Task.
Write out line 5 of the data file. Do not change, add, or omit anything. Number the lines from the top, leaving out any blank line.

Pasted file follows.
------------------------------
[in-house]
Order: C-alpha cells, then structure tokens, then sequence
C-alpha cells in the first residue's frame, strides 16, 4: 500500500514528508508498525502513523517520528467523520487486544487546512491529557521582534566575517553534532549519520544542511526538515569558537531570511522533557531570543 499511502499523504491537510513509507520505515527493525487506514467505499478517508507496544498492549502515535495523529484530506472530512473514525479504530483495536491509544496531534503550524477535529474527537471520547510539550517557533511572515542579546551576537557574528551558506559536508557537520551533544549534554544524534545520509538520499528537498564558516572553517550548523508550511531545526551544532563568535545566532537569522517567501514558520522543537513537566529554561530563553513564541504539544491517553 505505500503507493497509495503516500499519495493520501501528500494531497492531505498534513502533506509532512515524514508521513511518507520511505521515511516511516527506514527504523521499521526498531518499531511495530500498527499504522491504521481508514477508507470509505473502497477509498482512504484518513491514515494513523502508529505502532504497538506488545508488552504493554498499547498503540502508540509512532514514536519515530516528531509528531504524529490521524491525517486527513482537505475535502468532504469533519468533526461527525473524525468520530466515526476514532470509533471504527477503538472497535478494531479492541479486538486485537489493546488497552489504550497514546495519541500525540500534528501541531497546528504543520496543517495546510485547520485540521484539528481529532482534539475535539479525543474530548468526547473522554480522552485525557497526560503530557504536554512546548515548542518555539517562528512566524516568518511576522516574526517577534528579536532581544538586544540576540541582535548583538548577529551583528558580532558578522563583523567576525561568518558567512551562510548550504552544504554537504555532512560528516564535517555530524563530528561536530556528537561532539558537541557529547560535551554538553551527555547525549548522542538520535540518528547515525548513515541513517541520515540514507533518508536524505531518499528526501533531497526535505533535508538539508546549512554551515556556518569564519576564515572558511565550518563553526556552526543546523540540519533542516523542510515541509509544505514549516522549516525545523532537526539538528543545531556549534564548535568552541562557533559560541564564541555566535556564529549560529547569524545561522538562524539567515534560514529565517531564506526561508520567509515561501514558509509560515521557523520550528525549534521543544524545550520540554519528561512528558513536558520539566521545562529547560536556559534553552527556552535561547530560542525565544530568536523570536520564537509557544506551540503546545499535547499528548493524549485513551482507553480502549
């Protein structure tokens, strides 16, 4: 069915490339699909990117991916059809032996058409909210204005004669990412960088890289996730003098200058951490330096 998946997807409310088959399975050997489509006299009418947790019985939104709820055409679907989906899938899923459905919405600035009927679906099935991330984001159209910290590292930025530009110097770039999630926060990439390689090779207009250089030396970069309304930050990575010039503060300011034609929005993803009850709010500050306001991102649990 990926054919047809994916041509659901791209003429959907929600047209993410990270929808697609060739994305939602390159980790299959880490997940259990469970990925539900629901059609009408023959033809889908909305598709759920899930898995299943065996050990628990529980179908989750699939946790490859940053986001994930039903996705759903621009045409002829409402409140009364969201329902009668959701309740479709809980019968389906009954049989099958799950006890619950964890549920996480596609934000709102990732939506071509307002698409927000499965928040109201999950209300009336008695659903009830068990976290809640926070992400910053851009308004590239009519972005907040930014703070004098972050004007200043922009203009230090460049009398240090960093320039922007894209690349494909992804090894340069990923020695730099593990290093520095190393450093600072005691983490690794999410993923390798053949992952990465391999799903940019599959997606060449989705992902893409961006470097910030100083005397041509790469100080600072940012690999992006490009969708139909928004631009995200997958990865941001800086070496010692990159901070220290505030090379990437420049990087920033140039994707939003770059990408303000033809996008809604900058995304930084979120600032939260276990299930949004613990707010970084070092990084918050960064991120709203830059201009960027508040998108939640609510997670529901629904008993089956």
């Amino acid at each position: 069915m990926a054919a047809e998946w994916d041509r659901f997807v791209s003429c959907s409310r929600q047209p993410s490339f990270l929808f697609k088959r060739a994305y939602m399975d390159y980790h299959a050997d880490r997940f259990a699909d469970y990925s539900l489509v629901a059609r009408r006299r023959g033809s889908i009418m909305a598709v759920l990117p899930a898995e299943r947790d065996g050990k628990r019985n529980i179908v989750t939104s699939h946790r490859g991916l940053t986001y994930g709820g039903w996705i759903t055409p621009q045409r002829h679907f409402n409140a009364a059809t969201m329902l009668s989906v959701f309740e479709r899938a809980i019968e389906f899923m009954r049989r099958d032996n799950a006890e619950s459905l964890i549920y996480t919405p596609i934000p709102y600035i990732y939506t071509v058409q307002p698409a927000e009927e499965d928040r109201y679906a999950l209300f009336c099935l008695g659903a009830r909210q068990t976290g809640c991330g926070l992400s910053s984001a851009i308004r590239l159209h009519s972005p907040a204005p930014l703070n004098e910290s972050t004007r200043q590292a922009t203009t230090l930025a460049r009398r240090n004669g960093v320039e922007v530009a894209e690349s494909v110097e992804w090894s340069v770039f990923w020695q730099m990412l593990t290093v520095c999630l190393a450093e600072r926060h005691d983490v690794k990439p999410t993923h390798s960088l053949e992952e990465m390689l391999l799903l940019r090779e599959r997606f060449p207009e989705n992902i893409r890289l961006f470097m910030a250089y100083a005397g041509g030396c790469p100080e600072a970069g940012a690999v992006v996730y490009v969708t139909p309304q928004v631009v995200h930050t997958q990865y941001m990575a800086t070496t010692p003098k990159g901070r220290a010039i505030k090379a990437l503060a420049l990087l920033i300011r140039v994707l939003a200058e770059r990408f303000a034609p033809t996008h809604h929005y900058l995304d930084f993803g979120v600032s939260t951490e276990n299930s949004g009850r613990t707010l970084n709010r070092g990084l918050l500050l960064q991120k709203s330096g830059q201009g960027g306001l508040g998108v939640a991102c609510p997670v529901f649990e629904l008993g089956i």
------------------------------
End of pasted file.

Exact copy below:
């Amino acid at each position: 069915m990926a054919a047809e998946w994916d041509r659901f997807v791209s003429c959907s409310r929600q047209p993410s490339f990270l929808f697609k088959r060739a994305y939602m399975d390159y980790h299959a050997d880490r997940f259990a699909d469970y990925s539900l489509v629901a059609r009408r006299r023959g033809s889908i009418m909305a598709v759920l990117p899930a898995e299943r947790d065996g050990k628990r019985n529980i179908v989750t939104s699939h946790r490859g991916l940053t986001y994930g709820g039903w996705i759903t055409p621009q045409r002829h679907f409402n409140a009364a059809t969201m329902l009668s989906v959701f309740e479709r899938a809980i019968e389906f899923m009954r049989r099958d032996n799950a006890e619950s459905l964890i549920y996480t919405p596609i934000p709102y600035i990732y939506t071509v058409q307002p698409a927000e009927e499965d928040r109201y679906a999950l209300f009336c099935l008695g659903a009830r909210q068990t976290g809640c991330g926070l992400s910053s984001a851009i308004r590239l159209h009519s972005p907040a204005p930014l703070n004098e910290s972050t004007r200043q590292a922009t203009t230090l930025a460049r009398r240090n004669g960093v320039e922007v530009a894209e690349s494909v110097e992804w090894s340069v770039f990923w020695q730099m990412l593990t290093v520095c999630l190393a450093e600072r926060h005691d983490v690794k990439p999410t993923h390798s960088l053949e992952e990465m390689l391999l799903l940019r090779e599959r997606f060449p207009e989705n992902i893409r890289l961006f470097m910030a250089y100083a005397g041509g030396c790469p100080e600072a970069g940012a690999v992006v996730y490009v969708t139909p309304q928004v631009v995200h930050t997958q990865y941001m990575a800086t070496t010692p003098k990159g901070r220290a010039i505030k090379a990437l503060a420049l990087l920033i300011r140039v994707l939003a200058e770059r990408f303000a034609p033809t996008h809604h929005y900058l995304d930084f993803g979120v600032s939260t951490e276990n299930s949004g009850r613990t707010l970084n709010r070092g990084l918050l500050l960064q991120k709203s330096g830059q201009g960027g306001l508040g998108v939640a991102c609510p997670v529901f649990e629904l008993g089956i």